“It's Everyone’s Business Now…”
By Michelle Pelletier Marshall, Women in Agribusiness Media (February 8, 2022)
Sustainability is the new buzzword (actually, one of the many in agriculture) – and not just with producers – consumers are now gauging their purchasing decisions in the grocery aisles based on products with a sustainability claim, much how products labeled “fat-free” flew off the shelves during that craze in the 1980s.
What is understood about sustainable products – those which provide environmental, social, and economic benefits while protecting public health and environment over their whole life cycle, from the extraction of raw material until the final disposal1 – is less clear though.
In its just-published research, Cargill touched upon this, noting that more than half – 55 percent – of consumers were more likely to purchase a packaged food item if it included a sustainability claim yet many “are still not sure what makes a product sustainable and they may not be sure what these claims mean,” Cargill Marketing Manager Jamie Mavec told Food Ingredients, and that “... any communication to educate the consumer on what makes their products sustainably produced will likely be welcomed.”
How does this translate to impetus along the entire agricultural supply chain? We have already seen many corporations address the issues of production, transportation, packaging, technology and more in the race to gain a footing in sustainability and do the right thing for the environment. Additionally, companies are now rethinking how their products are designed, engineered, and used, finding new ways to meet performance and quality requirements with less resources, and they are making bold commitments to follow through. For example, there’s Bunge’s pledge to achieve deforestation-free supply chains by 2025, and BASF’s goal to reduce its CO2 emissions by 25 percent by 2030.
On the farm, producers are using no-till and cover crops to help sequester carbon, reduce environmental footprints, and take the first step in creating a sustainable product. And the USDA continues to invest in advancing climate smart ag practices and finding new revenue streams for U.S. farmers, recently committing to the joint goal of doubling the number of corn and soybean acres using cover crops to 30 million acres by 2030. There also are organizations that provide universal agriculture sustainability certification, such as Leading Harvest, which just this week announced expansion into Australia.
In manufacturing, there are equipment upgrades and improvements, including investments in farm robotics that totaled $491 million in the first half of 2021, a 40 percent increase over the same period in 2020, according to AgFunder. Autonomous equipment is expected to be as transformative to the sector as mechanized agriculture was in the first half of the last century.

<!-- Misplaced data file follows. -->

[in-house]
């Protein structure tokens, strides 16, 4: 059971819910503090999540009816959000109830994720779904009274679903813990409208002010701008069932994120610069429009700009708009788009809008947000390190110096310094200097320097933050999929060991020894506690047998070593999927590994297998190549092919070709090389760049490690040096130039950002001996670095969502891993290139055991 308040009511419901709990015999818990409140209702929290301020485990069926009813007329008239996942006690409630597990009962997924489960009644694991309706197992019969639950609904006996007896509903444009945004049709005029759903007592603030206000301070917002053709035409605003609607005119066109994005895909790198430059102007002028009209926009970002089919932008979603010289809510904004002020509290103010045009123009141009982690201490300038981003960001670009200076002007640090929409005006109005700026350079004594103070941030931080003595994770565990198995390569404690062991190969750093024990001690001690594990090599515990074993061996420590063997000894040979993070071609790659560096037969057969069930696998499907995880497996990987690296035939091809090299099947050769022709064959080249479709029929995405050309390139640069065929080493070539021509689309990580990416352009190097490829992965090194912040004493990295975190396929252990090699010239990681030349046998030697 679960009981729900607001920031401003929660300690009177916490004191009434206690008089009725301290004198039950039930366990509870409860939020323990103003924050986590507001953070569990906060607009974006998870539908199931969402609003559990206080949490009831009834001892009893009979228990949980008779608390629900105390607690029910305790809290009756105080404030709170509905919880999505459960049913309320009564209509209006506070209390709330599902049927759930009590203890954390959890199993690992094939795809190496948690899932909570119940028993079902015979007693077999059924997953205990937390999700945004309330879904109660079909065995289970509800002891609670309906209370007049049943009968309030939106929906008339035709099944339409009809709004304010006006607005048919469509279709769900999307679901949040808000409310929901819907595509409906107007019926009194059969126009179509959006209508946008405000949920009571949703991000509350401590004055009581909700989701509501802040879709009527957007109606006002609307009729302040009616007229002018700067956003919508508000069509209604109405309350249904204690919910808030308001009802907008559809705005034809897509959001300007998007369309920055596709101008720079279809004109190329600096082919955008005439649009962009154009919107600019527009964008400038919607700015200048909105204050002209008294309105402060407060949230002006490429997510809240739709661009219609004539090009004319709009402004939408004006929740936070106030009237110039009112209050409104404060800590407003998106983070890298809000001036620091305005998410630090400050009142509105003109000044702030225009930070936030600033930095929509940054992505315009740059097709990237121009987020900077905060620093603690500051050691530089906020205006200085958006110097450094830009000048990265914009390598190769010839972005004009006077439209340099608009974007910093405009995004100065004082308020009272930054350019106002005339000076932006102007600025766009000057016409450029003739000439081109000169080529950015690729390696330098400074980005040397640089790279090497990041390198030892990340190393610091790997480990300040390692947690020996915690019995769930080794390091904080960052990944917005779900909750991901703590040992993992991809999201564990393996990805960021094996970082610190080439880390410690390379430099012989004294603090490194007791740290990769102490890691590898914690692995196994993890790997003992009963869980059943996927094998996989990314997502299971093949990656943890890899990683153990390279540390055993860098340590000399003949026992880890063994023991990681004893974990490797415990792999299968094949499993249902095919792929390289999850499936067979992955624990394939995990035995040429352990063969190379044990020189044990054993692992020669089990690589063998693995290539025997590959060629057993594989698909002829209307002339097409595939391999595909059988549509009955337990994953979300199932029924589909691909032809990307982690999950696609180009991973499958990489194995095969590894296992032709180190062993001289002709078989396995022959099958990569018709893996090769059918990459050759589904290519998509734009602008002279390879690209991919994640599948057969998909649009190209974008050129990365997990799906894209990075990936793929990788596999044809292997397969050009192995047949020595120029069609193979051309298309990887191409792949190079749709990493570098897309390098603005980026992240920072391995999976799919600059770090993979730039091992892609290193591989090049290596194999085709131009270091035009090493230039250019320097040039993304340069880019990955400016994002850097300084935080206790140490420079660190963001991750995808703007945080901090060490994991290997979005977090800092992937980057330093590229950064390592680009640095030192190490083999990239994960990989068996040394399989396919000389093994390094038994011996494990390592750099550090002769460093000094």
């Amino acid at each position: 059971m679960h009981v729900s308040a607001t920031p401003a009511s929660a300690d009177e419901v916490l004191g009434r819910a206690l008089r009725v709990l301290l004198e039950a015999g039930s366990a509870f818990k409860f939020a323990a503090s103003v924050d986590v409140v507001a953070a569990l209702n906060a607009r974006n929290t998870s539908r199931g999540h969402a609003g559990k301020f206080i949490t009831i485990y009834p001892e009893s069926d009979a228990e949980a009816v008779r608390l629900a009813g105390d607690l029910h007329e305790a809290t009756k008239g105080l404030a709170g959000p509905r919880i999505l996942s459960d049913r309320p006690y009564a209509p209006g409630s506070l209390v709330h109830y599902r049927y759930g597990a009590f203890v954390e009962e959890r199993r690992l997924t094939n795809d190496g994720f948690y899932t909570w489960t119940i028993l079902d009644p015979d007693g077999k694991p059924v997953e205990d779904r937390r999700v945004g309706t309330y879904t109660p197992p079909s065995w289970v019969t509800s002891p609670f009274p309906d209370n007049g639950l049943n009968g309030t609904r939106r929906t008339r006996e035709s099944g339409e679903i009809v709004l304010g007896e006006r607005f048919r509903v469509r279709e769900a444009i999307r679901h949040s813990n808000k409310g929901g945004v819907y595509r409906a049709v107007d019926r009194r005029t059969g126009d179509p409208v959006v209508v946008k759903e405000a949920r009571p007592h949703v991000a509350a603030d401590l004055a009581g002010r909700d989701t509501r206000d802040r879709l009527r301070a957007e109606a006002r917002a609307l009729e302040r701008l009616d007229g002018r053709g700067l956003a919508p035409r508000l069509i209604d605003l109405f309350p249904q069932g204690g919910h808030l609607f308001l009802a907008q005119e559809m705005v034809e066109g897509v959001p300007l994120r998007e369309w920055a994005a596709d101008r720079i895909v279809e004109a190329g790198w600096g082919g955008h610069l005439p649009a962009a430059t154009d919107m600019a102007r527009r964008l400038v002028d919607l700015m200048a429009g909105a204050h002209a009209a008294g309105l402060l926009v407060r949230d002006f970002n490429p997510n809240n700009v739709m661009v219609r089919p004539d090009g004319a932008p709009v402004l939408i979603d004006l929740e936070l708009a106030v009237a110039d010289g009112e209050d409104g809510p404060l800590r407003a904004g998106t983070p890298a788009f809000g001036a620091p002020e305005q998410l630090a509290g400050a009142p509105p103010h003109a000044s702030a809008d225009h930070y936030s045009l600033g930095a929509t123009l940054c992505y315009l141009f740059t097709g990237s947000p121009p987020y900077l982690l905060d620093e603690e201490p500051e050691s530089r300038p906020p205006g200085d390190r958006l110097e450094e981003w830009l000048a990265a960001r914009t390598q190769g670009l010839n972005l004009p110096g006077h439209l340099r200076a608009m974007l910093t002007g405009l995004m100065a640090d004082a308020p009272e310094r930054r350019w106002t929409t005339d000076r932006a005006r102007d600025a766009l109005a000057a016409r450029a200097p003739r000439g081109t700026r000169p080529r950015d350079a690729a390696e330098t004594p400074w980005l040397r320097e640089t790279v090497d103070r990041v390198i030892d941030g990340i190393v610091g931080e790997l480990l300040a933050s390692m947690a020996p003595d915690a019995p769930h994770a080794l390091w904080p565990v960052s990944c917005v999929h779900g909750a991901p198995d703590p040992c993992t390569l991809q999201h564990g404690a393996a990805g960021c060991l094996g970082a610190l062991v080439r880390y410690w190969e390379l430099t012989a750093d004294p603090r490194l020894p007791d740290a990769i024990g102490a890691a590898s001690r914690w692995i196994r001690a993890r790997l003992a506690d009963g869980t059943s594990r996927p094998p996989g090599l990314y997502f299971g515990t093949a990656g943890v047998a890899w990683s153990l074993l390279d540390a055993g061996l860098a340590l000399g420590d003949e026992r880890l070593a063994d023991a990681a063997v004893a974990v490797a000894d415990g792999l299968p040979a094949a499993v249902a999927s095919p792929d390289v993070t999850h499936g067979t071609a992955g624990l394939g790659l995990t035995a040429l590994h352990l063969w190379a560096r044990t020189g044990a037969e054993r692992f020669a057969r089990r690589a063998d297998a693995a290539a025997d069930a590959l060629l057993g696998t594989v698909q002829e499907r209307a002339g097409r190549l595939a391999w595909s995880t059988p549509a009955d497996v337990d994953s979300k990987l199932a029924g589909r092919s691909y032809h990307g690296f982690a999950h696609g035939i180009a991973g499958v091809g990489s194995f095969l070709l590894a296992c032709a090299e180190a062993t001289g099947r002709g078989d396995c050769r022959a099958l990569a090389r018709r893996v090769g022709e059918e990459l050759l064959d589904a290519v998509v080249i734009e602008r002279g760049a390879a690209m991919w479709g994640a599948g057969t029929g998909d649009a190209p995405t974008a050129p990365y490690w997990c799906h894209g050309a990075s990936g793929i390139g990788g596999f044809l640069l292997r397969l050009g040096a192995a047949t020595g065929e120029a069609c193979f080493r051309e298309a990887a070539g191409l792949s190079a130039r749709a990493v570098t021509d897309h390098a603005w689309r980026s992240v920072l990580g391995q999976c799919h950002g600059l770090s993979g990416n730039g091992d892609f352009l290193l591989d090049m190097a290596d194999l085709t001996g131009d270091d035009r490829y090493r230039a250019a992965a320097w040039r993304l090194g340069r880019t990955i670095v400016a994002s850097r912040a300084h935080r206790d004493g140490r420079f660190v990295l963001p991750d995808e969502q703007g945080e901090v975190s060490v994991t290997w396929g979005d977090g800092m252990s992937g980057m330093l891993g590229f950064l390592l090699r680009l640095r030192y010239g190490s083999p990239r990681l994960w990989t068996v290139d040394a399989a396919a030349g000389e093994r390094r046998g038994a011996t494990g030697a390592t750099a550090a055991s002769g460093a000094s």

As the global pandemic highlighted, there are myriad issues with transportation in the ag supply chain, evidenced by a still-present backlog of over 100 cargo ships at the Ports of Los Angeles and Long Beach. Governments, countries, and companies are working feverishly towards solutions, but these come slow and delays prevail. As do costs, as evidenced by the fact that in October 2021, the median cost of shipping a standard rectangular metal container from China to the U.S. West Coast hit a record $20,586, almost twice what it cost in July, which was twice what it cost last January, according to the Freightos index. Innovation, and an overhaul of transportation by rail, freight, and truck, stand at the forefront of success for getting all products to market, and into the hands of consumers. Recent endeavors like the partnership between the USDA and the Port of Oakland in Oakland, California, which created a 25-acre pop-up site to ease commodity shipping congestion, are making progress one step at a time.
Attention to reuse and regenerate are pushing the envelopes for product offerings and innovations as well. From reclaiming some of the more than 20 billion pounds of produce that goes to waste each year simply because they are excess or not perfectly shaped for grocery stores, there is Full Harvest, whose supply chain efforts have saved over one billion gallons of water from being wasted, and over 6 million kilograms of CO2 emissions from being created. Or Do Good Foods, which ‘upcycles’ surplus food – of the 10.5 million tons annually wasted – by first sharing it with food pantries and then repurposing the rest to feed its chickens, which go on to feed consumers. Each one of the company’s Do Good Chickens stops approximately four pounds of groceries from being thrown away, ultimately reducing nearly three pounds of greenhouse gases.
As we move towards a world population of nearly 10 billion with the realization that we have the food we need to feed all, corporations and individuals are excitedly stepping up to find and implement solutions that will forever change the trajectory of the food supply chain to accomplish this bold goal. As Ernst & Young’s (EY) global vice chair of sustainability Scott Varley said, “sustainability is everyone’s business”, and indeed it surely is now.
- Michelle Pelletier Marshall is contributing editor and author for HighQuest Partners’ GAI News and Oilseed & Grain News, and managing editor for its WIA Today blog. Additionally, she is the company’s Senior PR/Media Manager. She can be reached at firstname.lastname@example.org.